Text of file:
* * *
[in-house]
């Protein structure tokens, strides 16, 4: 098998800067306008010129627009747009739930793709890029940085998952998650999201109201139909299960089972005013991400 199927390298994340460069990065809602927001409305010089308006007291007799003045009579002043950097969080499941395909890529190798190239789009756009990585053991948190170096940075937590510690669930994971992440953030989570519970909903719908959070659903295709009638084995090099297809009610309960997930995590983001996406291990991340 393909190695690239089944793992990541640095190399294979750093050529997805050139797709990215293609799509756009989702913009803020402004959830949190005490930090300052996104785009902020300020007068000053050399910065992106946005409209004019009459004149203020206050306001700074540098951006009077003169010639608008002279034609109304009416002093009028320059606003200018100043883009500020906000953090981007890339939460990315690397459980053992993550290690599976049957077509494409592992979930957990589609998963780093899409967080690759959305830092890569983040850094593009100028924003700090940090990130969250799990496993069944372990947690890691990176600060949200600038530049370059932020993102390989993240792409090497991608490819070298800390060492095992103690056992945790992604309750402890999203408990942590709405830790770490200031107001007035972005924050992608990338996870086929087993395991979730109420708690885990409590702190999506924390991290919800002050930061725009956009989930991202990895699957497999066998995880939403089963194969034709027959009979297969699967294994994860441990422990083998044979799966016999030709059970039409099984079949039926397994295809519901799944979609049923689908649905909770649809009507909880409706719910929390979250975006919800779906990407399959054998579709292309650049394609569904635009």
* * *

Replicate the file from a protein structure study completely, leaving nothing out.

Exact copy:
[in-house]
């Protein structure tokens, strides 16, 4: 098998800067306008010129627009747009739930793709890029940085998952998650999201109201139909299960089972005013991400 199927390298994340460069990065809602927001409305010089308006007291007799003045009579002043950097969080499941395909890529190798190239789009756009990585053991948190170096940075937590510690669930994971992440953030989570519970909903719908959070659903295709009638084995090099297809009610309960997930995590983001996406291990991340 393909190695690239089944793992990541640095190399294979750093050529997805050139797709990215293609799509756009989702913009803020402004959830949190005490930090300052996104785009902020300020007068000053050399910065992106946005409209004019009459004149203020206050306001700074540098951006009077003169010639608008002279034609109304009416002093009028320059606003200018100043883009500020906000953090981007890339939460990315690397459980053992993550290690599976049957077509494409592992979930957990589609998963780093899409967080690759959305830092890569983040850094593009100028924003700090940090990130969250799990496993069944372990947690890691990176600060949200600038530049370059932020993102390989993240792409090497991608490819070298800390060492095992103690056992945790992604309750402890999203408990942590709405830790770490200031107001007035972005924050992608990338996870086929087993395991979730109420708690885990409590702190999506924390991290919800002050930061725009956009989930991202990895699957497999066998995880939403089963194969034709027959009979297969699967294994994860441990422990083998044979799966016999030709059970039409099984079949039926397994295809519901799944979609049923689908649905909770649809009507909880409706719910929390979250975006919800779906990407399959054998579709292309650049394609569904635009």